British embassy in Thailand issues advice over student demonstrations

PHOTO: The 3-finger salute is being used as a symbol for anti-government student protests

The British Embassy has issued travel advice that applies to all foreigners living in Thailand. The ‘advice’ refers to the escalation of the student and activist anti-government protests. In the past, generally, these situations don’t end well once there is a critical mass and the government, via the Army, decide to step in.But at this stage the tone of both sides has been peaceful.

The government are mindful of the impact of the local Covid-19 outbreak, and the lockdowns, and would want to avoid any bad publicity from a student protest crackdown to exacerbate the situation. The Thai PM has, so far, taken a conciliatory tone but also issued warnings about ‘no go’ subject matter, including criticism of the Thai monarchy.

At the same time the demonstrators are sensing the moment of weakness for the government, coupled with recent cabinet reshuffles, and seizing the moment.

For our part, The Thaiger would simply urge foreigners to avoid attending these events. They are very likely to remain peaceful at this stage but police have been actively attending the demonstrations and taking video and photos – you’re best not to be in those photos. That is OUR advice, not advice from officials or your government’s embassy.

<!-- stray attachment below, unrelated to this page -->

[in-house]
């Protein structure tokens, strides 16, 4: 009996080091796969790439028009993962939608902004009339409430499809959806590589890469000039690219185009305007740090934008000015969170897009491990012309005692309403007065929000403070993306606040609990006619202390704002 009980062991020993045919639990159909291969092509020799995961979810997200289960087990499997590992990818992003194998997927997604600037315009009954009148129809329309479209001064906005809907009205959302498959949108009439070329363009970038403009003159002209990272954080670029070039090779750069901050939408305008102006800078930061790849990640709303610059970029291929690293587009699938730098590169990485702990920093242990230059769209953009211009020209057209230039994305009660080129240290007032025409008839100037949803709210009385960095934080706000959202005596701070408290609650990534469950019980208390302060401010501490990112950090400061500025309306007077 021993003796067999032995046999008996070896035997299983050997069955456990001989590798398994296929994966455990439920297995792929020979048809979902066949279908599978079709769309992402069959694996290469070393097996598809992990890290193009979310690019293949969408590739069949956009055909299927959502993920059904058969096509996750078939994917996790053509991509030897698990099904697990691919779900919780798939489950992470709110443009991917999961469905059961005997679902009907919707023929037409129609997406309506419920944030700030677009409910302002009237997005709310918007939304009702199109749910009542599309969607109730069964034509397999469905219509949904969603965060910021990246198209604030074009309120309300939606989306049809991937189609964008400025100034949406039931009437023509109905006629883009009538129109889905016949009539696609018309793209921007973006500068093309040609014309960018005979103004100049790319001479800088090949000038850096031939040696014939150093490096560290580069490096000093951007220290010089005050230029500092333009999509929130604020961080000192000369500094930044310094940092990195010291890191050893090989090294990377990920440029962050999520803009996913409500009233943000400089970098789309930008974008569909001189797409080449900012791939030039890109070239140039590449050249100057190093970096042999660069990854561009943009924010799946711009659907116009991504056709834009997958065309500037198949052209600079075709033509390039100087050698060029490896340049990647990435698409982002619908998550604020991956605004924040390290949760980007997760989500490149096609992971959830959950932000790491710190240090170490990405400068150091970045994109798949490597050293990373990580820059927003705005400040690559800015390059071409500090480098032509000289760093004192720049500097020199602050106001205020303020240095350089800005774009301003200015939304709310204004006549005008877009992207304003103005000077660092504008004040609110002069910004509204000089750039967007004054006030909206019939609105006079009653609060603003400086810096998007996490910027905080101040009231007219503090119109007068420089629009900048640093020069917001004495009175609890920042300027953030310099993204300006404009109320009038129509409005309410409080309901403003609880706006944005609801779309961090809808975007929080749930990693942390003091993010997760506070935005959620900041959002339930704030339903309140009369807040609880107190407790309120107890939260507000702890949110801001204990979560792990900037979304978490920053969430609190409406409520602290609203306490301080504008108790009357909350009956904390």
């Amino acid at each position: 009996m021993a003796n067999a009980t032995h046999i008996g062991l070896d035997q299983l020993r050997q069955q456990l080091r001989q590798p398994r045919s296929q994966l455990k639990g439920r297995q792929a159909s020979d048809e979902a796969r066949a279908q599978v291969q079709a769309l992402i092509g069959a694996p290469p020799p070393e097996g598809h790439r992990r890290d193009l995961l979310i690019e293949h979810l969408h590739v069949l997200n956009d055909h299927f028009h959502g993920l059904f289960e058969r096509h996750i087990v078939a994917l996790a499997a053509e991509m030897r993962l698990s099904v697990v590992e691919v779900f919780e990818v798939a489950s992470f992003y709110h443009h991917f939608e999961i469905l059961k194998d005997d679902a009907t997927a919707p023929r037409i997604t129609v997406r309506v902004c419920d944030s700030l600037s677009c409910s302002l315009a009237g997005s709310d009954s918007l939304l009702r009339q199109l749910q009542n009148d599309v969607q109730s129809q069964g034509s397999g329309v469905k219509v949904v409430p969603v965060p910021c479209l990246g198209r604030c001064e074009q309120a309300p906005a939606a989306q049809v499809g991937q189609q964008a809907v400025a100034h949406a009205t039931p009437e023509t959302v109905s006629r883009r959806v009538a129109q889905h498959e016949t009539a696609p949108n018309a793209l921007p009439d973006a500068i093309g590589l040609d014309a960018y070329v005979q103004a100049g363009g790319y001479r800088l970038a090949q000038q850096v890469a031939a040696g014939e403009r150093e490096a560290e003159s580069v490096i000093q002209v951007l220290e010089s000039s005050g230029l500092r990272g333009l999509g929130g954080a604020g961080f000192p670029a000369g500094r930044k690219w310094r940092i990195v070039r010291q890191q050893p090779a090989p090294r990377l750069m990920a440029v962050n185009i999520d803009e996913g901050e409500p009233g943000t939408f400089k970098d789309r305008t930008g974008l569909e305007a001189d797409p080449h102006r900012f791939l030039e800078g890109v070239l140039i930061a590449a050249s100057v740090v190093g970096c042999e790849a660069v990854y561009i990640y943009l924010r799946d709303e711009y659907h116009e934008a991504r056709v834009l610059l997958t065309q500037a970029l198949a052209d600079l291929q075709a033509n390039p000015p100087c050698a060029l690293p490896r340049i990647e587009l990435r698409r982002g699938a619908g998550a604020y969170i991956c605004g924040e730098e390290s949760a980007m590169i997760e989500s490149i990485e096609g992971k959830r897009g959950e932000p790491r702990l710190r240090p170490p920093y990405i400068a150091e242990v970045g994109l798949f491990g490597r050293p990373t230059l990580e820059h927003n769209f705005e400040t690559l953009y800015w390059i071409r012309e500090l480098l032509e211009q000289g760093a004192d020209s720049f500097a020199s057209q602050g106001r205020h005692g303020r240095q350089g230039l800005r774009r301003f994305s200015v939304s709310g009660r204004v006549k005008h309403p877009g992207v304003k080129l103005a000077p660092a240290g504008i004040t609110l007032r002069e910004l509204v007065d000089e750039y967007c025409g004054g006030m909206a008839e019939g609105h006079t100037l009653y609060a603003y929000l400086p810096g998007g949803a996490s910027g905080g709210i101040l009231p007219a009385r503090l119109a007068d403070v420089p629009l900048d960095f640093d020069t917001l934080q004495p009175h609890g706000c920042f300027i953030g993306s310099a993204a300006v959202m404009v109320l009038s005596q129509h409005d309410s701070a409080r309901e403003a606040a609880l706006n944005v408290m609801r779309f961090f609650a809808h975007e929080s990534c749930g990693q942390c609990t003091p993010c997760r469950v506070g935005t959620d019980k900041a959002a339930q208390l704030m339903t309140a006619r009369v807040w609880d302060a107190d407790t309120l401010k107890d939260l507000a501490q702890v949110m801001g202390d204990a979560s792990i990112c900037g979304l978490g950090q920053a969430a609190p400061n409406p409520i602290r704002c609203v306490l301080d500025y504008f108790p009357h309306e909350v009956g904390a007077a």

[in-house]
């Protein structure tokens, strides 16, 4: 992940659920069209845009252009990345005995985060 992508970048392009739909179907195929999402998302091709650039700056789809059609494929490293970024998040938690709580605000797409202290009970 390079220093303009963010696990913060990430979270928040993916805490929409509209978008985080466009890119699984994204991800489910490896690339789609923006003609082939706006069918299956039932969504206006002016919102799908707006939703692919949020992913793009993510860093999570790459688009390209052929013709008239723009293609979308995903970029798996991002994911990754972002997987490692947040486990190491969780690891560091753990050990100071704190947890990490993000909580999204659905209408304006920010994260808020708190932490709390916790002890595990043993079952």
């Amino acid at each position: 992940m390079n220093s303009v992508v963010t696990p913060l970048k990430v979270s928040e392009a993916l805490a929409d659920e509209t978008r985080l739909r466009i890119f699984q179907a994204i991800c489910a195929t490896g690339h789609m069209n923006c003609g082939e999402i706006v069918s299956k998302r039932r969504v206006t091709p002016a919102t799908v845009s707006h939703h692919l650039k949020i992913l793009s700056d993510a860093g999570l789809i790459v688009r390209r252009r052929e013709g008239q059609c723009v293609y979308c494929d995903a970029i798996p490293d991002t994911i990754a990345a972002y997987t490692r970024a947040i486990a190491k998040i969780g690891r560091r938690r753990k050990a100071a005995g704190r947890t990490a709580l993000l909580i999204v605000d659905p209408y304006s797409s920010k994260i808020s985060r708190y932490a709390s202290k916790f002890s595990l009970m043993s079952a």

It would also be wise to avoid sharing your point of view about the protests in public, especially when there are others privy to your conversation that you don’t know.

The areas the protests are being held are usually popular public spaces, or in University or school campuses. The protests, up to now, have been confined to gatherings of up to 200 people, mostly less. But there appears to be both growing support and number of events staged by the pro-democracy protesters.

Interesting times.

Here’s the words from the British Embassy….

“Avoid any protests, political gatherings, demonstrations or marches, and be wary of making political statements in public. People have faced criminal charges for participating in these activities. Others, including British people, have faced charges for sharing articles online that could be seen as portraying Thailand negatively or making accusations about individuals. Lèse-majesté (criticism of the monarchy in any form) is a crime which can be broadly interpreted, and carries a long jail sentence.”

The Thaiger is actively following this story and will provide regular posts about new demonstrations.

Northern Thailand News

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